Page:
Rose Bowl: Chris Petersen & staff key to drawing CIF-SS talent to Washington
Greg Gaines was going to play for Chris Petersen, no matter what.
The Washington senior defensive lineman, a first-team All-Pac-12 selection for 2018, was originally committed to Boise State, where Petersen went 92-12 in eight seasons as head coach.
When Petersen accepted the Washington job after the 2013 season, Gaines -- a former football and track star at La Habra -- decided Seattle was the place for him after a trip up north.
It was enough.
"We all fit together really well. There's no fighting. Everyone loves each other," said Gaines of his Huskies teammates on Saturday.
Petersen is a very integral part of the positive environment in Seattle.
"(It's) Chris Petersen. His program. His style. Once we get people up to see the place, it's kinda of hard to turn down," said Washington defensive coordinator/DBs coach Jimmy Lake. "It's all about fit. Our school sells itself. Seattle sells itself."
Gaines (6-foot-2, 316 pounds) had himself a fantastic senior season, recording 52 tackles (sixth best on the team), 5.5 for a loss and 3.5 sacks in route to conference honors.
The Huskies (10-3) will face Ohio State (12-1) at the Rose Bowl on New Year's Day.
Washington will be tasked with slowing down Buckeyes quarterback Dwayne Haskins and Co.
The key to the Huskies' defense is their secondary, the nation's best, which deploys up to seven defensive backs in some situations.
But strong defensive line play is still essential to success.
"We not doing anything without (guys like) Greg Gaines," said Lake.
At La Habra, where Gaines played defensive line and short-yardage running back, the Highlanders amassed a 27-10 record in his three years on varsity.
"There are a lot of good high schools out here (in the Los Angeles area). It makes us better going into college. We're used to that competition," said Gaines, who credits his first-career interception vs. Stanford and winning the conference title as 2018 highlights.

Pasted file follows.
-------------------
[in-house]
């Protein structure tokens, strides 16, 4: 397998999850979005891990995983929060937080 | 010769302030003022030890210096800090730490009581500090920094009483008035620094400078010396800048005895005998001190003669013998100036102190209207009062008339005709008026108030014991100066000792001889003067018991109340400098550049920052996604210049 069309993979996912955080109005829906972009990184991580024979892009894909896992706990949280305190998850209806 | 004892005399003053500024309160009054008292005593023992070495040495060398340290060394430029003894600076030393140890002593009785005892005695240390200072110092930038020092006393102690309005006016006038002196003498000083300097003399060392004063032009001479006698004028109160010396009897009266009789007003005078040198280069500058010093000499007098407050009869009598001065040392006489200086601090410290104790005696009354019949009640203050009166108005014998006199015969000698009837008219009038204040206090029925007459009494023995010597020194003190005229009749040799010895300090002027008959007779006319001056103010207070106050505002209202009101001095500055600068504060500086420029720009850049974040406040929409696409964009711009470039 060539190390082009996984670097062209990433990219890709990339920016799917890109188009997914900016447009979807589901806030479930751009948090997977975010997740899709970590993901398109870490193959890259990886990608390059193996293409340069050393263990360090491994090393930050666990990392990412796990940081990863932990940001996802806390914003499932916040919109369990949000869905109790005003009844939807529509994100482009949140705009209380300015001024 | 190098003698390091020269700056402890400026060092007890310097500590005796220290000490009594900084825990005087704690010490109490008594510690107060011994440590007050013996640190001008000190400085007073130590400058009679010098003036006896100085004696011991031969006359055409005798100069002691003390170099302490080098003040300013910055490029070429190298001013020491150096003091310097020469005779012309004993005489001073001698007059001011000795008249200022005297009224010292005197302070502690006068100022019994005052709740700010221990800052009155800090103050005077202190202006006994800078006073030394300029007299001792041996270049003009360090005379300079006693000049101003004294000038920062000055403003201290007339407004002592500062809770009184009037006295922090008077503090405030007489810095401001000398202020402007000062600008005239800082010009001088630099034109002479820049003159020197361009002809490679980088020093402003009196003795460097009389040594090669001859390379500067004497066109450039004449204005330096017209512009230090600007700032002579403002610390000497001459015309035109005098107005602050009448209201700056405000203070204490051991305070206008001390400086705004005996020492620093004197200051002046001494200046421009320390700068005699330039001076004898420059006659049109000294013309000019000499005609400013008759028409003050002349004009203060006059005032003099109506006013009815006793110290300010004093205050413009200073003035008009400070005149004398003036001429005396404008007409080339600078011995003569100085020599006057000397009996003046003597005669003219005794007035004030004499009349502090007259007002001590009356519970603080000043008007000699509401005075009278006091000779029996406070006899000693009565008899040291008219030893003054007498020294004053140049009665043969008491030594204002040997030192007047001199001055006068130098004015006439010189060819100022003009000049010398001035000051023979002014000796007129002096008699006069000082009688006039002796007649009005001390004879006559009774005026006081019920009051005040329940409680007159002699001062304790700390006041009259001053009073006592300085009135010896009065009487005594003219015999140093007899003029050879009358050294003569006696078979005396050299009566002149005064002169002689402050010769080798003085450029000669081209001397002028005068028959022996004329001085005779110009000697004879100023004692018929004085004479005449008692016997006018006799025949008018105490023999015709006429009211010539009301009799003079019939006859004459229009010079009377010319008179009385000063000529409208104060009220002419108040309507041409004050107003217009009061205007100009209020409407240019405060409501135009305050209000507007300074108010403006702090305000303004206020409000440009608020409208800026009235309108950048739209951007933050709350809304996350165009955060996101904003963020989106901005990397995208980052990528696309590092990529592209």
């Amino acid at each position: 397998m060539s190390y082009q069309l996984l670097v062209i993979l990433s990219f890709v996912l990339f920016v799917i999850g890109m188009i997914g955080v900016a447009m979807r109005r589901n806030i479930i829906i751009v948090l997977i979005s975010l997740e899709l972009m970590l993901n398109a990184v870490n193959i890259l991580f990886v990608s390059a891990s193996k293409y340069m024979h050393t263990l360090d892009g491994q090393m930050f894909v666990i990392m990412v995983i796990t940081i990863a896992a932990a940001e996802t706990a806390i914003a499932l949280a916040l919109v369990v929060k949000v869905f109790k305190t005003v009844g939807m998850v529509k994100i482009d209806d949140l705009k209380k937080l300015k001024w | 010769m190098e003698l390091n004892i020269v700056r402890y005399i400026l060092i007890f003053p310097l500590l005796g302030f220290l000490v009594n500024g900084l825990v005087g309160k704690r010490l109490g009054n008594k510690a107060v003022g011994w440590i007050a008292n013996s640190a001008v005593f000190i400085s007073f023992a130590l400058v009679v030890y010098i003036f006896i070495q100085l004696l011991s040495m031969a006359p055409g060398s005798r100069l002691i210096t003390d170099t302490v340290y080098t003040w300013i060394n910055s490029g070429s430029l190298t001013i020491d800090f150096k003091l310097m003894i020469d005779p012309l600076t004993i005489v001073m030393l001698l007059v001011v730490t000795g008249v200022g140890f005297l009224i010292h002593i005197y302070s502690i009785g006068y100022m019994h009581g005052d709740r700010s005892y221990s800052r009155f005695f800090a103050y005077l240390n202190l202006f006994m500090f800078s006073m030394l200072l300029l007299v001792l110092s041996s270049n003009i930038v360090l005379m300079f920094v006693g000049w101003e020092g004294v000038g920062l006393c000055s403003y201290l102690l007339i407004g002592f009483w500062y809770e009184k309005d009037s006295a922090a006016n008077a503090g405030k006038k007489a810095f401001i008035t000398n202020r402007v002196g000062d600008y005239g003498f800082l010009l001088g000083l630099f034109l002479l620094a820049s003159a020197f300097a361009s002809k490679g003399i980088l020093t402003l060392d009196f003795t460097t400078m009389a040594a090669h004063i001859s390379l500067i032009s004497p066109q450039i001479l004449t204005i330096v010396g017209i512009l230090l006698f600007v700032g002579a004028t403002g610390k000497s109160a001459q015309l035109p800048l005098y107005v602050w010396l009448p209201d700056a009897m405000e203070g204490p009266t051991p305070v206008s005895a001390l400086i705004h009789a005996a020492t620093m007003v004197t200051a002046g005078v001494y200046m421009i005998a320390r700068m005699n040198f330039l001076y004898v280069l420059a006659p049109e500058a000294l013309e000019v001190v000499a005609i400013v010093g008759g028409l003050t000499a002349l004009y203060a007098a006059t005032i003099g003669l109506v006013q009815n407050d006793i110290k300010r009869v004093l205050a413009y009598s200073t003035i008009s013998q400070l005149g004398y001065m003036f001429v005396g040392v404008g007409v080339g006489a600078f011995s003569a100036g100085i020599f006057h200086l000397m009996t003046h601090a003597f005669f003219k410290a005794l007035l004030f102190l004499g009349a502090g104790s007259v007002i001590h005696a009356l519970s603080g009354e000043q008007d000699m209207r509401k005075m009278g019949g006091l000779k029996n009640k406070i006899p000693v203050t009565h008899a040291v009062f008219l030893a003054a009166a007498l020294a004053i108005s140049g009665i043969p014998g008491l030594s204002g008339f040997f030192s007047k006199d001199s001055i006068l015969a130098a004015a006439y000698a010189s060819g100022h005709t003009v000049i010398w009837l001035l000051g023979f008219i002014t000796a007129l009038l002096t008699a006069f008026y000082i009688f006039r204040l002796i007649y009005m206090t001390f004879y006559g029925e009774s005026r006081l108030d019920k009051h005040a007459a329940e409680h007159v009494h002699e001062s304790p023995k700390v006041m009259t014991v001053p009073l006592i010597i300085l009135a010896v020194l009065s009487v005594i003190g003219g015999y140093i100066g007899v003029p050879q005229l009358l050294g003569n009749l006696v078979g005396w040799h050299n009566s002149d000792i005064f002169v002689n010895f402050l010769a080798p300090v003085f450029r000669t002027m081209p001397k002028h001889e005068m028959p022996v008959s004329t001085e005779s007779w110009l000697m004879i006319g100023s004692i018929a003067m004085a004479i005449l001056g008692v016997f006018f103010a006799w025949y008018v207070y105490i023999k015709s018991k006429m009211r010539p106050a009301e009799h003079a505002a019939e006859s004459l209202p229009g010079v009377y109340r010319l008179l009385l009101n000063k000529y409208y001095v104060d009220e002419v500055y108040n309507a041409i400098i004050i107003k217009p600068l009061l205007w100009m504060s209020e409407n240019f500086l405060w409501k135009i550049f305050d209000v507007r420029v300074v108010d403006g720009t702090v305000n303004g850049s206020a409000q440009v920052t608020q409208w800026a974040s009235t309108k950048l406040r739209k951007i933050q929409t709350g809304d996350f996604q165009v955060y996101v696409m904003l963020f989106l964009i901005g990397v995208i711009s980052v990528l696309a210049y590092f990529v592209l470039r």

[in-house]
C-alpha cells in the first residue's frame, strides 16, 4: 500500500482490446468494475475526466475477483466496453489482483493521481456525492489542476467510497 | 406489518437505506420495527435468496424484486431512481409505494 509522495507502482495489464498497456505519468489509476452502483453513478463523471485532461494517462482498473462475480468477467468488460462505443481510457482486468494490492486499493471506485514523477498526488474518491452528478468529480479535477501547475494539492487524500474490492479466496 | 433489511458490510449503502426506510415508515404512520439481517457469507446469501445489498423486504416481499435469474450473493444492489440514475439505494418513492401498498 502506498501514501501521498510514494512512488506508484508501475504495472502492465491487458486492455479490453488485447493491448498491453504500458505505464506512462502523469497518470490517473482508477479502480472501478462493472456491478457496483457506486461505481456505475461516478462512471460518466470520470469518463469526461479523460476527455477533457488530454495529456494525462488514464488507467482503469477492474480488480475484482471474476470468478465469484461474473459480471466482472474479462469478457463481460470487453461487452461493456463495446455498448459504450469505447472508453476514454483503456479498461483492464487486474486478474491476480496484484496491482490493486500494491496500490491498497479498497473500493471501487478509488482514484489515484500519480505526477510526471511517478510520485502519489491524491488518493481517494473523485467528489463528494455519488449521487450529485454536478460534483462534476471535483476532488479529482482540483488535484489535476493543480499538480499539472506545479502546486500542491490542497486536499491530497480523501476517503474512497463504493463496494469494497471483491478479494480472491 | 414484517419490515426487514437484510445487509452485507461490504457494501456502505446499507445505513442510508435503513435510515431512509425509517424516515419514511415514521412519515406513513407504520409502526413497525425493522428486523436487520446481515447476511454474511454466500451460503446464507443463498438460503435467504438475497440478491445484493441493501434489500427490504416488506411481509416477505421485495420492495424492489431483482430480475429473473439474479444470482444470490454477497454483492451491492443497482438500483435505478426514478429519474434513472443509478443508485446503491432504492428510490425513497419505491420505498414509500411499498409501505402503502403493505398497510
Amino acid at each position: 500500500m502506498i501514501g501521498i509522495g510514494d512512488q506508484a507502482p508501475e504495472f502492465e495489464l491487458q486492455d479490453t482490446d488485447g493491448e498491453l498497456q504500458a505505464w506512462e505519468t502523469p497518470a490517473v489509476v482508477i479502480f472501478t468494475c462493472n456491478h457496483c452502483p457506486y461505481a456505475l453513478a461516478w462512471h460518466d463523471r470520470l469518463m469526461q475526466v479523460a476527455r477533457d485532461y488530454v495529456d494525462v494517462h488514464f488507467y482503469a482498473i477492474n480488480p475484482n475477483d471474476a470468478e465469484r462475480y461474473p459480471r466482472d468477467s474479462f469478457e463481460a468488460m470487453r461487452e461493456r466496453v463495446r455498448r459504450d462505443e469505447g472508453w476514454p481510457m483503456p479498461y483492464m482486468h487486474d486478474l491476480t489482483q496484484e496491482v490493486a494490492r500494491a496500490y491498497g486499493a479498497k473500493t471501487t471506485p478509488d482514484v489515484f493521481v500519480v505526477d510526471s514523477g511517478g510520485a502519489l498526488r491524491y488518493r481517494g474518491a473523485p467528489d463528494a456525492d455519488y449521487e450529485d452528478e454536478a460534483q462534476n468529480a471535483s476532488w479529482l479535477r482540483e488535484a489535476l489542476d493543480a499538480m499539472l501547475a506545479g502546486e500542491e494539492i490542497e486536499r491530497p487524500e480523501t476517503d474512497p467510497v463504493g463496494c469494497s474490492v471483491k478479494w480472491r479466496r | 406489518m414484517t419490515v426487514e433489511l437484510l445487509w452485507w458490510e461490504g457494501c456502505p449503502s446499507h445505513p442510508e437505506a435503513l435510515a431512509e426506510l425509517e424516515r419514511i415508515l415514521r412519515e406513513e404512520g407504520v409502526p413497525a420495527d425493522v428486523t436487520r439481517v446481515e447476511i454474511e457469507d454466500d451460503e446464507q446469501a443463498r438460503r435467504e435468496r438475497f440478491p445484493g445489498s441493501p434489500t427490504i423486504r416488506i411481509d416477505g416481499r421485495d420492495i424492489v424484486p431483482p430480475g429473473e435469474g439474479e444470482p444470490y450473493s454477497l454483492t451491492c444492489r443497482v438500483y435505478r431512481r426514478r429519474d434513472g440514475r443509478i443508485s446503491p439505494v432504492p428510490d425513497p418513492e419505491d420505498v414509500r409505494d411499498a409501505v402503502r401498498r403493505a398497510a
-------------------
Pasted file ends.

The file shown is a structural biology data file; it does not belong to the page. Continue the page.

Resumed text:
Gaines' parents moved to Idaho three years ago, so Gaines no longer calls La Habra home.
But it was good to get back, nonetheless.
"A lot of stuff has changed in my little hometown. The f(new) football stadium ... now, it's all turf. It looks really nice," Gaines said.
Lake, who spends 'the majority of my time' recruiting California, especially athletes in the CIF Southern Section, know firsthand what a 'recruiting hotbed' SoCal truly is.
In fact, nearly one-fifth of the Washington roster features athletes with CIF-SS ties.
"It's (SoCal's) proximity to Seattle ... it just makes sense. We are down here all the time. A lot of big time players. It's very competitive. (There are some) big time schools trying to keep players in-state. Definilty lucky to have pulled a few out of here."
A few like JoJo McIntosh, a senior defensive back who's seventh on the team in tackles (51) and earned honorable mention All-Pac-12 accolades.
McIntosh (6-1, 205) prepped at Chaminade before continuing his career at Washington.
In 2013, McIntosh helped Eagles to a 2013 Division II state title with a 14-2 record.
Following a similar path of Gaines, McIntosh was committed to UCLA before Petersen made the move to Seattle.
"(When he took the job), I asked him if he had a spot for me. And he did. I don't regret my decision," said McIntosh. "Growing up, always imagined myself playing in the Rose Bowl and now I'm here."
"Coach Pete, the whole coaching staff is amazing. My parents love them. I loved them so I had to play for them."
Washington prides itself in its academic reputation, something McIntosh takes to heart.
"Being a student athlete it's hard work. Washington is a good school. We have a lot of resources. A lot of tutors, student advisors, always people that want to help you. There's no reason you should be failing or ineligible. To our coaches, it's very important. School comes first. If school's not good, you're not practicing, you're not playing."
Both Gaines and McIntosh expect a battle from the Buckeyes.
"It's going to be a big game for us. A tough challenge," McIntosh said.